• A 2012 RAND Corporation report found that the program generated positive return on investment, increasing the lifetime earnings of participants and yielding substantial benefits to society – such as reduced crime, increased tax revenue and increased service to the community.

• A 2011 MDRC and MacArthur Foundation report found that after three years, Challenge Program participants “were more likely than their control group counterparts to have obtained a GED or high school diploma, to have earned college credits, and to be working. Their earnings were also 20 percent higher.”

The academy is constantly evolving, Ismail said, citing the “whole child” concept that addresses a wider scope to education, not just academics.

The latest class of cadets was no exception.

Over the course of their stay, the cadets got their eyes tested and were fitted with new glasses so they could succeed in the classroom. They visited the ocean, where some of the teens had never been despite living in Southern California, Harman said. They visited the Museum of Tolerance in L.A. and learned, some for the first time, about the Holocaust. They honed their public speaking skills by addressing local city councils about the benefits of Sunburst. They competed for three small business grants and 10 academic scholarships. They even boarded a boat to Camp Emerald Bay at Catalina Island for three days where they earned some of the program’s 40 required hours of community service by helping prepare the Boy Scout camp for winter. They also kayaked, snorkeled and ate marshmallows around a campfire.



“There’s a huge social and emotional component,” she said, including an art-for-healing program, a bereavement group, an anger management group and a wellness room at the school.  A dozen nonprofit agencies are also involved, each offering its unique, adrenaline-pumped messages about self-esteem, perseverance and success. And each of the four platoons has its own counselor on hand.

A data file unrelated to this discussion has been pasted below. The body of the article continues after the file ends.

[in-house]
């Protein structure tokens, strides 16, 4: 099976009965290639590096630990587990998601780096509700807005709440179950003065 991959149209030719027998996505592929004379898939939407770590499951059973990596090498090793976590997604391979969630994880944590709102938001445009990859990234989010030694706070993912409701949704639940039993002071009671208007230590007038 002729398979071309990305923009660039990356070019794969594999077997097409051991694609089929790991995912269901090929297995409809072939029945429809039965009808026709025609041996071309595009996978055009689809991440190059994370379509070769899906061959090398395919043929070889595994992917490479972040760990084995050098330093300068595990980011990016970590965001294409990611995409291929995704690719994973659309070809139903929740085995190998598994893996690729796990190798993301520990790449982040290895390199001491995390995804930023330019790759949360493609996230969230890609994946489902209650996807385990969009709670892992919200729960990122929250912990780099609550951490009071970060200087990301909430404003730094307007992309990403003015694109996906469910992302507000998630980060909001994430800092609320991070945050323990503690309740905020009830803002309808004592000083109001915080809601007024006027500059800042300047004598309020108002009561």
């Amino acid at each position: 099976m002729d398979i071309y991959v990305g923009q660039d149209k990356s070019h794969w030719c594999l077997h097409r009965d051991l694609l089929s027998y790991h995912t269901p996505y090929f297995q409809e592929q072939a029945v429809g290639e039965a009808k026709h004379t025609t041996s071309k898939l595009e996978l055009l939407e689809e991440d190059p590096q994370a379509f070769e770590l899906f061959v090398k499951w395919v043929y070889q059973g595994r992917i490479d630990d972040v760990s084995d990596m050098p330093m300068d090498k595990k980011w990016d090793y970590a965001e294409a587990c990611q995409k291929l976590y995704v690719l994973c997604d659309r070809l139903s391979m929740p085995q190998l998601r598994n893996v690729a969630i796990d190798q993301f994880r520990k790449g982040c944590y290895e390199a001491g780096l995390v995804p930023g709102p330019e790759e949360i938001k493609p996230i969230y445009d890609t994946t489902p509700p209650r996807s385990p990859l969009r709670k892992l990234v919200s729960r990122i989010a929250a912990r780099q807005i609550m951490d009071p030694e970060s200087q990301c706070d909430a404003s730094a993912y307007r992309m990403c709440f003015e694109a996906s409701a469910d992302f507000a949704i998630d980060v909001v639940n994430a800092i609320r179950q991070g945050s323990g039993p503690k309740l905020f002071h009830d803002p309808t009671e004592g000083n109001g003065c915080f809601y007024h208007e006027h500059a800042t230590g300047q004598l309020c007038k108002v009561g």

Parent outreach, too

Padres Unidos, an outside parenting outreach group funded by the Orange County Department of Education, was just added to Sunburst’s curriculum.

“This was the final piece they were trying to tease out,” said director Patty Huerta-Meza, who has a doctorate in clinical psychology and runs the group her mother founded in 1999.

Previously, the academy would do everything it could for the cadets and then send them back into chaotic homes, she said.

Ninety percent of cadets’ parents and many of their siblings attended the weekly bilingual sessions either in person or on Zoom, she said.

“The entire family doesn’t need to be moving at the same pace, but they definitely need to be going in the same direction,” Huerta-Meza said.



‘Everybody’s beautiful’

Carlos Alcantar, 31, and his brother Erick Capistran, 19, visited Sunburst’s open house in early October – one of only two days family members are allowed on campus – to get an academic progress report on their sister, Samantha Capistran, a petite and gentle-natured 16-year-old cadet. The brothers care for Samantha because their parents are not involved in their lives.